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Tuesday, November 17, 2015

Paris attacks were not 'nihilism' but sacred strategy

LEADING commentator Janet Daley's article in Saturday's TelegraphThe West is at war with a death cult’ stands for everything that is woeful about European elites’ response to Islamic jihad.

It is a triumph of religious illiteracy.
Janet Daley has called ISIS a 'death cult'

The jihadist enemy, she asserts, is utterly unintelligible, so beyond encompassing in ‘coherent, systematic thought’ that no vocabulary can describe it: ‘This is just insanity’, she writes. Because the enemy is ‘hysterical’, lacking 'rational demands', 'negotiable limits,’ or ‘intelligible objectives’ Daley claims it is pointless to subject its actions to any form of historical, social or theological analysis, for no-one should attempt to ‘impose logic on behaviour that is pathological’.

Despite this, Daley then ventures to offer analysis of and explanations for ISIS’ actions, but in doing so she relies upon her own conceptual categories, not those of ISIS.

Her explanations therefore fall wide of the mark.



Daley writes: ‘We face a violent and highly contagious madness that believes the killing of civilians is a moral act.’  Here she appeals to Western concepts of war, reflected, for example, in the Geneva Convention, which provides detailed principles for the ‘protection of civilian persons’.

Yet the first step in understanding a cultural system alien to one’s own, is to describe it in its own terms.

ISIS does not subscribe to the Geneva Convention.  Its actions and strategies are based upon medieval Islamic laws of jihad, which make no use of the modern Western concept of ‘civilian’.

They do, however, refer to the category of disbelievers (mushrik or kafir).
ISIS believes that killing disbelievers is a moral act, in accordance, for example, with Sura 9:5 of the Qur’an, which states :‘Fight and kill the idolators (mushrik) wherever you find them'.


 Not nihilism

Daley writes: ‘The enemy has stated explicitly that it does not revere life at all’ and ‘Civilians are not collateral damage in this campaign: their deaths are the whole point.’  She goes on to lament that the latest French attacks lack any purpose, but are ‘carried out for the sheer nihilistic thrill of it’.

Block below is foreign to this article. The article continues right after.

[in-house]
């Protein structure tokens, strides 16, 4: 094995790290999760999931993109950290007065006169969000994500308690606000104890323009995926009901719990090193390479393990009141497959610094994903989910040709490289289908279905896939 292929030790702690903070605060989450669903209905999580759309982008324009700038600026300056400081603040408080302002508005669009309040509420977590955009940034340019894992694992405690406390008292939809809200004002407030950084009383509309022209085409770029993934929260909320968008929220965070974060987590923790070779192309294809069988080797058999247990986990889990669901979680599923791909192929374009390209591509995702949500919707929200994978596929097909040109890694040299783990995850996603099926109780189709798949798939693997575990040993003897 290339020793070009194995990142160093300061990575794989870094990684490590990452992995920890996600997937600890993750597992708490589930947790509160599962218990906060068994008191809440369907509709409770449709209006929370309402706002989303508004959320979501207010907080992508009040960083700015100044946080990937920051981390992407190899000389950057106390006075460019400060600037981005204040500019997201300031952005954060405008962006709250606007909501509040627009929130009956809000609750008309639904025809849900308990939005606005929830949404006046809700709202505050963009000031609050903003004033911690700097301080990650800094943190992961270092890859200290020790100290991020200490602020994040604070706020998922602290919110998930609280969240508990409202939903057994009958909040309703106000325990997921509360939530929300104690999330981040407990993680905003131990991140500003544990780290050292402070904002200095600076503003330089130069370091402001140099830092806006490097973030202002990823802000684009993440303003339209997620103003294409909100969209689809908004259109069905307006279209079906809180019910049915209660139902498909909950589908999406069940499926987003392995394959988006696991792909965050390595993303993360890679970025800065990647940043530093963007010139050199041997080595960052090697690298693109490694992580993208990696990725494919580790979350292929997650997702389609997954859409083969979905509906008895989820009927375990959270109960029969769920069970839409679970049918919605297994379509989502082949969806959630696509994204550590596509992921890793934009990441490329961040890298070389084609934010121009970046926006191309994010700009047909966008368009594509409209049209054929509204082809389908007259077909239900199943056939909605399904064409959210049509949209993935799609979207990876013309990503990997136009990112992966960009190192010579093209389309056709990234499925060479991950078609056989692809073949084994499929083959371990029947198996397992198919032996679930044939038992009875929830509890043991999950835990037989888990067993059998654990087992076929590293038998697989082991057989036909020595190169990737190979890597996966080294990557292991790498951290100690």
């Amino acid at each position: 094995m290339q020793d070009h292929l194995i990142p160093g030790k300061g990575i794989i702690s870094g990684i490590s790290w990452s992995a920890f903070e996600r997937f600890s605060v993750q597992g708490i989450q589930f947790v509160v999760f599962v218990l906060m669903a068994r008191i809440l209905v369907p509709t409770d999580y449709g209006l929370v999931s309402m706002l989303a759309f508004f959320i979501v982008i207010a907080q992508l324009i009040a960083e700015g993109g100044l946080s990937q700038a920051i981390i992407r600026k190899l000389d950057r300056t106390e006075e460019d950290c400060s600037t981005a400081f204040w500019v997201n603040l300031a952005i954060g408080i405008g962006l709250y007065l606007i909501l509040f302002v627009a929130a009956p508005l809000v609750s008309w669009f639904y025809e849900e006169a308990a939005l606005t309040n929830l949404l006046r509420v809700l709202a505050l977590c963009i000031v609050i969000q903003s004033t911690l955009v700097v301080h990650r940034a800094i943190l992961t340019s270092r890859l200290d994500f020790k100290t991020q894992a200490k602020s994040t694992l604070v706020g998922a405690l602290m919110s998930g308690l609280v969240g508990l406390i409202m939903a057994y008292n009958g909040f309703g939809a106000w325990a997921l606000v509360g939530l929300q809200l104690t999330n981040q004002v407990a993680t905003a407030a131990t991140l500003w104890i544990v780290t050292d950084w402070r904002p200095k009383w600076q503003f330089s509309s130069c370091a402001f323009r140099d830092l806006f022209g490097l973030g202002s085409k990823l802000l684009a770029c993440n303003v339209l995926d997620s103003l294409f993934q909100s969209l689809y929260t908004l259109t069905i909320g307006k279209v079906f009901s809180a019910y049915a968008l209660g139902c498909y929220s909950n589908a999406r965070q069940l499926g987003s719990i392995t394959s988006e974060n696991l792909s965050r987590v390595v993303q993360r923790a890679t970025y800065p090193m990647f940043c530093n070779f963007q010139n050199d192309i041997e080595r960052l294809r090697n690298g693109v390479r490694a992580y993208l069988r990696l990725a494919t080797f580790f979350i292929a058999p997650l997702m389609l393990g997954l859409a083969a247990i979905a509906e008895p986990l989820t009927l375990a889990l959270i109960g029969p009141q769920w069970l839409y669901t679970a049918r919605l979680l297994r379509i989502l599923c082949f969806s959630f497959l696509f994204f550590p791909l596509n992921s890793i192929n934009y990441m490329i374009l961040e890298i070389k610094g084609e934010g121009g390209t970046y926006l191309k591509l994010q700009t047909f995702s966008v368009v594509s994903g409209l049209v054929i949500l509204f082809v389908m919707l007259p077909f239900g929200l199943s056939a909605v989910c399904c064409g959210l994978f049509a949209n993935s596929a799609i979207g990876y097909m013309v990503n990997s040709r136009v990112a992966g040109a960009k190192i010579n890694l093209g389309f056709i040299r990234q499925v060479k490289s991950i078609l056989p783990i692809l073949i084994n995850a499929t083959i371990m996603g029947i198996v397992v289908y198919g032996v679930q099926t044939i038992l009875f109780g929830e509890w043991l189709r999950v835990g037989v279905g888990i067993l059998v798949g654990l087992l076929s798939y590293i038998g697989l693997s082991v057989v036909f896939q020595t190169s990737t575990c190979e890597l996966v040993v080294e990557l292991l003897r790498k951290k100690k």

The claim that ISIS does not ‘revere life’ seems to refer to any number of statements by Islamic radicals, including an ISIS militant who vowed to ‘fill the streets of Paris with dead bodies’, and boasted that ISIS ‘loves death like you love life’ (see here).  This is a theological reference to a series of verses in the Qur’an in which Jews are criticised for desiring life (Sura 2:94-96, 62:6-8).

According to the Qur’an, loving life is a characteristic of infidels (Sura 3:14; 14:3; 75:20; 76:27) because it causes them to disregard the importance of the next life.  The taunt much used by jihadis, ‘We love death like you love life’,  implies that jihadis are bound for paradise while their enemies are hell-bound.

The point of these statements is that Muslims are willing to fight to the death, while their infidel enemies will turn back in battle. This is not about reverence for life, but about who has the will to win. This has nothing to do with nihilism, which is a belief that there are no values, nothing to be loyal to, and no purpose in living. In fact ISIS fighters have strong and clear loyalties and values, alien though they may be to those of Europe.

Daley’s claim that the deaths are ‘the whole point’ is also mistaken. While it is true that the jihadis consider killing infidels a meritorious act, potentially earning the killer a place in paradise (see here), and they consider being killed in battle against infidels a ticket to paradise, in fact the killings do serve a strategic purpose. This is to make infidels afraid, and thereby to weaken their will to resist Islamic dominance.

This strategy is commended by the Qur’an, for example in Sura 8:12, 'I shall cast dread into the hearts of those who disbelieve. So strike above (their) necks and strike (off) all their fingers!', as well as by the successful example of Muhammad in fighting the Jews of Medina, referred to in Sura 33:26-27, ‘He brought down from their fortifications those of the People of the Book who supported them, and cast dread into their hearts. You killed a group (of them), and took captive (another) group. And he caused you to inherit their land, their homes, and their wealth, and a land you had not set foot on.’  A similar passage is Sura 59:2, which ISIS has in fact been quoting in its celebrations of the Paris carnage.

It may seem to Daley that ISIS’ often-stated intention of defeating the West is fanciful, but the point is to understand ISIS, and as far as it is concerned, these deadly attacks are instrumental in weakening the will of infidels and hastening eventual victory.

Daley wonders what possible point these attacks could serve. She speculates:  '… what is the alternative that is being demanded? Sharia law? The subjection of women? An end to liberal democracy? Are any of these things even within the bounds of consideration? What could be accomplished by national self-doubt or criticism at this point, when there is not even a reasonable basis for discussion with the enemy?'  It is hardly a secret that the ultimate goal of ISIS is to bring non-Muslims everywhere  to convert to Islam or live under an Islamic caliphate as dhimmis. Sharia law and the subjection of women are part and parcel of this.

It is odd that Daley laments having no reasonable basis for negotiating with the enemy.  ISIS is not playing by a Western-style negotiating rule book. It is following Muhammad’s instructions to his followers to offer three choices to infidels: conversion, surrender, or the sword.  Bin Ladin has explained that the West’s rejection of this framework is the whole reason for its conflict with what he calls ‘the authority of Islam’: